According to Quicken Loans‘ latest National Home Price Perception Index (HPPI), home values continue to lag owners’ expectations: Appraised values were an average of 1.93% lower than what homeowners expected.
The gap between estimated value and appraised value, on a national level, continued to widen for a sixth consecutive month, the company notes.
Appraisals are falling further from owner estimates, but they are rising higher each month. Home values rose an average of 0.63% in May and increased 4.92% year over year, as measured by Quicken Loans’ National Home Value Index (HVI).
Despite the national average, perceptions varied across the country. In Denver or Dallas, appraisals were nearly 3% higher than expected, while in Philadelphia or Baltimore, appraised values were more than 3% lower than what homeowners estimated.
“It’s important for consumers to see the HPPI and not only think about the difference in perceptions, but the different perceptions across the country,” says Bill Banfield, Quicken Loans’ executive vice president of capital markets. “Home values, and home value changes, vary widely depending on the city you’re in. Homeowners, and those looking to buy a home, should keep a close eye on their local market to better understand home values in their area and the trend they are on.”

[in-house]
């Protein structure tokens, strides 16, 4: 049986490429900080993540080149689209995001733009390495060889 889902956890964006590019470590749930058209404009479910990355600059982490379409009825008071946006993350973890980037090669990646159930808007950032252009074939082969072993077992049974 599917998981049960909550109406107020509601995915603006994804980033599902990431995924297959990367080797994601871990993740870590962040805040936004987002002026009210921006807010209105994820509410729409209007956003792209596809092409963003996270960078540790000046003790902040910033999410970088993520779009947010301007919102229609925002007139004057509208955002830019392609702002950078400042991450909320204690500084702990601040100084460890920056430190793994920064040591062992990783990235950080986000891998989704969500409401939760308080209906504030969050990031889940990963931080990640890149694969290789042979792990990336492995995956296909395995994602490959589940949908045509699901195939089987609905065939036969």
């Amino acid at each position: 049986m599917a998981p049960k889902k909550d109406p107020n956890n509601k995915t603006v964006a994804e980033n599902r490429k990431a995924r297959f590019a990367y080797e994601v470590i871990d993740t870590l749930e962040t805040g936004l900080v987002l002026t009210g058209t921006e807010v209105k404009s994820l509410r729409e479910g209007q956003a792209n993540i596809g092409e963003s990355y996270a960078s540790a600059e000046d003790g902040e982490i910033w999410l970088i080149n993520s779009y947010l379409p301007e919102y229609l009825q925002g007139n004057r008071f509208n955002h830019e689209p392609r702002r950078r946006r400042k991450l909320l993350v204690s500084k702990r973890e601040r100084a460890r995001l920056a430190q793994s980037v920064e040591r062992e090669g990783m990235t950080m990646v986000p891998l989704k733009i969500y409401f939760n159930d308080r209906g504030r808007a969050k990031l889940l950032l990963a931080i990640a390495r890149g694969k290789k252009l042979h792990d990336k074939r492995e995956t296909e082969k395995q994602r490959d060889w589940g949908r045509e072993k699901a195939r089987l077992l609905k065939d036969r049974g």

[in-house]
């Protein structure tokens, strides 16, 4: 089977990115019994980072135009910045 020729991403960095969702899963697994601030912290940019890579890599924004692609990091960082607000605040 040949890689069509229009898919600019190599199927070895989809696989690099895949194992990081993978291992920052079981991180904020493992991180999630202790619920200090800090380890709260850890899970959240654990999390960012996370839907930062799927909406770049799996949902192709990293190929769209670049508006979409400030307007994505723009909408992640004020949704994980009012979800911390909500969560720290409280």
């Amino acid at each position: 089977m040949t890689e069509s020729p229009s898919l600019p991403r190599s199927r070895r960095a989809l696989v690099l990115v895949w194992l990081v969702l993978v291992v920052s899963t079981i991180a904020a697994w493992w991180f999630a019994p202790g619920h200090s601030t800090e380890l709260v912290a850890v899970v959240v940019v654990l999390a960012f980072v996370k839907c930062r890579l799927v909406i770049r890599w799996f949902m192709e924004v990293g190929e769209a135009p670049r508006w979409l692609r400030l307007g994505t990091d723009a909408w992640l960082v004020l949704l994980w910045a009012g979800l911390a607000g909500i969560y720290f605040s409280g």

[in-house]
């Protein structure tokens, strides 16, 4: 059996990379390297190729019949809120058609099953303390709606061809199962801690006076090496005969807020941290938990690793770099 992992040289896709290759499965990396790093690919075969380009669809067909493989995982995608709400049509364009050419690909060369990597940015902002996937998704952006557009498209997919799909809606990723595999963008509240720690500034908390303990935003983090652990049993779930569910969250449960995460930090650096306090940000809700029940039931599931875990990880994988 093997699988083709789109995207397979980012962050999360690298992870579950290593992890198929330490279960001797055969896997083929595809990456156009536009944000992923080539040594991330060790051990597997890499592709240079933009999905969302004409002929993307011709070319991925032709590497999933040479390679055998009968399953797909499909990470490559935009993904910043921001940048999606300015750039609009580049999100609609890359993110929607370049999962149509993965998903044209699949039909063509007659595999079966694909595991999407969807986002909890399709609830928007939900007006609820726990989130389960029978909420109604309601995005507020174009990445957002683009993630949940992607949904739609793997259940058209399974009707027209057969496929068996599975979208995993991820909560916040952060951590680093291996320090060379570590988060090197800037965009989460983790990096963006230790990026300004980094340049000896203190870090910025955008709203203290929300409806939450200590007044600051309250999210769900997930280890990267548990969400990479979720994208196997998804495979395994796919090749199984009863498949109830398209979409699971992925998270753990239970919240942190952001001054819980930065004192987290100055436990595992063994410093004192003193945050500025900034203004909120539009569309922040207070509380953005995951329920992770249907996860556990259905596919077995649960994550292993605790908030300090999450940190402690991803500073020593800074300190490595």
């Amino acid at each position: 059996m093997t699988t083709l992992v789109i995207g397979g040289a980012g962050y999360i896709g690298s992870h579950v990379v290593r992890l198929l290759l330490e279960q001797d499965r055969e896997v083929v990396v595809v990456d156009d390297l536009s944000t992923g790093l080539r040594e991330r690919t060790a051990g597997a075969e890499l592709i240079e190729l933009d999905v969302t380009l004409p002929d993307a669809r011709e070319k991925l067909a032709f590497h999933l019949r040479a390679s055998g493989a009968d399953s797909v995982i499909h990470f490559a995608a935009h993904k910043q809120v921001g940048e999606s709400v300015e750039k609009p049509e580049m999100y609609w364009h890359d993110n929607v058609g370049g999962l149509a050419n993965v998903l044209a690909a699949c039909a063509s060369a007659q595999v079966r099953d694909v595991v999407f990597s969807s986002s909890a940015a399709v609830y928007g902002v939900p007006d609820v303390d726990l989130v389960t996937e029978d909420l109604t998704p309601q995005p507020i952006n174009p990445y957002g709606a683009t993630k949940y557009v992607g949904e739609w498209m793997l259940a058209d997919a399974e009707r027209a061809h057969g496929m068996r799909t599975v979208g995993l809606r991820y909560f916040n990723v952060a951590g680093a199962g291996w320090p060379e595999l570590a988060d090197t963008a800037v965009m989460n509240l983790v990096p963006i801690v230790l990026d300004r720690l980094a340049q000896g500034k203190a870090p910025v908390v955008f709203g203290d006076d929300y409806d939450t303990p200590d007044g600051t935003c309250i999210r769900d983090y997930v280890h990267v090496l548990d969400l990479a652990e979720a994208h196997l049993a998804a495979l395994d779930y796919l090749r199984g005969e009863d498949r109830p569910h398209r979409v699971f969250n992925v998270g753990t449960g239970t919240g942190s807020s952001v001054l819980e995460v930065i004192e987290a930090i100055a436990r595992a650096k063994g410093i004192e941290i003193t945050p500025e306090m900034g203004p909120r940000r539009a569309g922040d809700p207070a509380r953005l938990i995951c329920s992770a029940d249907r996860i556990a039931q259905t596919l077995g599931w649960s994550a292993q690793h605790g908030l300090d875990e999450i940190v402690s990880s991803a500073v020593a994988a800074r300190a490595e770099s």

Home values rose at a national level, according to the Quicken Loans HVI, which measures home value changes based solely on appraisals. Nationally, appraised values increased 0.63% from their level in May and rose 4.92% when viewed annually. The Northeast was the only region measured that showed a home value loss, with appraisals dropping 1.63% since the previous month.
“The strong demand for housing, paired with the low levels of inventory, continues to push values higher,” Banfield adds. “Prices are rising as values push higher, making many parts of the country enticing markets for sellers. Many owners will find that they can get more than expected out of their home.”